Suddenly the price dropped to 850 pounds, a not-unreasonable price that includes taxes, breakfast, and dinner for a reportedly five-star resort. And plus I get the warm glow of unjustified pride that comes with asking for the 'diplomatic rate.' It almost makes me feel like a legitimate adult.

Sunday, October 4, 2009


Last Saturday, Brandon and I decided to get out and go to Egypt. For those of you who are wondering ‘Don’t they live in Egypt?’ you are right, but not quite right. Although we live in Egypt – most people speak Arabic, I pay for things with Egyptian pounds, and everything takes 10 times longer to complete – we don’t actually spend much time in the Egypt that most Egyptians think of being their home.

In fact, if one lived in the compound, took the shuttle to work, shopped exclusively at the Commissary, and spent their weekend at Maadi house, they wouldn’t ever actually have to leave US-administered locations.

Brandon having had enough of US-administered locations, we decided to visit his friend Samir in Helwan. Last time we lived here, Brandon spent nearly every day, 4 or 5 hours a day, passing time with Samir in his family’s store, going on errands, or hanging out at their apartment. Brandon liked to refer to Samir as his 35 year-old Egyptian boyfriend.

So on Saturday for old times’ sake, we dressed up the girls, hiked over to the Metro, and headed down to Helwan, a very Egyptian area of Cairo. Both Brandon and I had made the trip before, but this time we had two little blonde girls with us which increased our foreigner profile dramatically.

Unfortunately for our trip, we had not factored in the Muslim holiday of Eid-Al-Fitr, the slam-bang finish to Ramadan which involves, of course, more eating. Samir’s store being a store, it is situated right in the middle of the shopping district of Helwan.

So Kathleen got to have a waist-level tour of vegetable stalls, countless stinky Egyptians, animals, fish stands, potholes full of slime and muck, and everything else that comes with third-world markets. I looked down at one point to see her covering her mouth while commenting ‘Something smells good. It smells like poop’ (she hasn’t figured out that ‘smell’ and ‘good’ don’t always have to be linked together). By the time we reached Samir’s store, Kathleen was about to go into social withdrawal.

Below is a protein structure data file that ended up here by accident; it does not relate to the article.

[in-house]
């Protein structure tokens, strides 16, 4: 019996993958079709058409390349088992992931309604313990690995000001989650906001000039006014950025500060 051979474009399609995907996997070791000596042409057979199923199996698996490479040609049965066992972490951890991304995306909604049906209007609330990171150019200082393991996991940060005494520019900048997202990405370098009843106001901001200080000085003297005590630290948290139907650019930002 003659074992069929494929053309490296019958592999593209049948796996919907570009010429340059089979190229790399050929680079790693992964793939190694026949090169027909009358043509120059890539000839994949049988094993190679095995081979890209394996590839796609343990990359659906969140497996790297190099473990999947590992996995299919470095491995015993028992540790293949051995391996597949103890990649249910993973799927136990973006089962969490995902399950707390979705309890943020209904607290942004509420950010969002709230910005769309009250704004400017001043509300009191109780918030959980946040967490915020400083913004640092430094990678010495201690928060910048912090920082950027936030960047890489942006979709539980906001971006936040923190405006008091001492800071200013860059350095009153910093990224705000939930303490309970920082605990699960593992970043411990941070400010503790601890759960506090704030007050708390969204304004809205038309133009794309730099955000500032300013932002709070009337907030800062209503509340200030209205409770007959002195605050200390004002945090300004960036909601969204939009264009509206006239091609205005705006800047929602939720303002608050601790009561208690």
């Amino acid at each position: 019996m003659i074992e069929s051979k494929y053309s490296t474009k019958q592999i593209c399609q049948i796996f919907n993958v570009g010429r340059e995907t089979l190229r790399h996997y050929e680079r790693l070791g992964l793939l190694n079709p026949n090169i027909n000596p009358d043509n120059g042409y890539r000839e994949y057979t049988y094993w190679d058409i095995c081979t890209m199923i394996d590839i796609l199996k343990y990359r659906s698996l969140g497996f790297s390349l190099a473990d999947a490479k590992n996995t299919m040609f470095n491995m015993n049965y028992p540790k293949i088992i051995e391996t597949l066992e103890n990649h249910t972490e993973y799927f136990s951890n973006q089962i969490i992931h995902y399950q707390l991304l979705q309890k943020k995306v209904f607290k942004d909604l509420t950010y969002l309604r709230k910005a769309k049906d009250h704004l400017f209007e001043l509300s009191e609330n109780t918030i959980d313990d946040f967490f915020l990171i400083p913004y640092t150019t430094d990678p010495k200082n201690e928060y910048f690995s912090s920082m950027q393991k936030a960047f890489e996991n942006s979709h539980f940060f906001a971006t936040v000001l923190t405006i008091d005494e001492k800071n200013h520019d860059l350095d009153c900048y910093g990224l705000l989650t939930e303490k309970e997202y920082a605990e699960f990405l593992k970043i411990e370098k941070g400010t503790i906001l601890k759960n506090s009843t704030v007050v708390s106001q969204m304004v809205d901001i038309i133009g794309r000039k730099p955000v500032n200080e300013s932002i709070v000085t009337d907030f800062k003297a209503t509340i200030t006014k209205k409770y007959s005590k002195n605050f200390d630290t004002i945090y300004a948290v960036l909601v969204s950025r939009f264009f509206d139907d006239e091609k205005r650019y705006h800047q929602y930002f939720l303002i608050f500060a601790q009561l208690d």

Unfortunately for us, she didn’t and we had a very… nice… visit that was punctuated by warnings every five minutes to Kathleen about not touching anything and Sophia crying, as of course the visit took place in the middle of their nap.

Eventually we headed back to Samir’s place around 1:30 or 2 for ‘breakfast’ which the Kathleen wouldn’t touch and Sophia ate everything offered to her, including gargir, also known as arugula grown much larger and bitterer than it ever ought to have.

We finally used the girls incessant crying and whining to escape and straggled home around 4:30 – only six hours after we left. Make sure and come back – like tomorrow – Samir told us as we hustled out of his apartment. Hmm. We’ll have to see about that.

Friday, October 2, 2009

Mango Jam

Yesterday, Rere came through my door with two very heavy bags. In each bag was 10 pounds of mangoes. Yesterday afternoon after coming home from my doctor’s appointment, I set to work. Two hours later, my hands were cramped and aching, and my skin and fingernails were dyed yellow. When I went to bed, I was followed by the scent of mango that still hadn’t washed off.

However, I had four containers of pulp ready to make four batches of jam with. Seven bags of pulp were in my freezer, ready when the urge for mango jam or mango custard strikes me. My pioneer ancestors would be proud.

What would you do?

The other day I was given the choice between two very unpleasant options.

Option #1: Leave Cairo at 12:30 AM, get to New York at 6:15 AM, and then wait until 2:15 PM before catching a flight down to Raleigh.

Option #2: Leave Cairo at 4:30 AM, get to Frankfurt at 8 AM, leave at 11, get to DC at 2:30, leave at 4 and get to Raleigh at 5.

And I get to do this with two children by myself. So which particular slow death would you choose?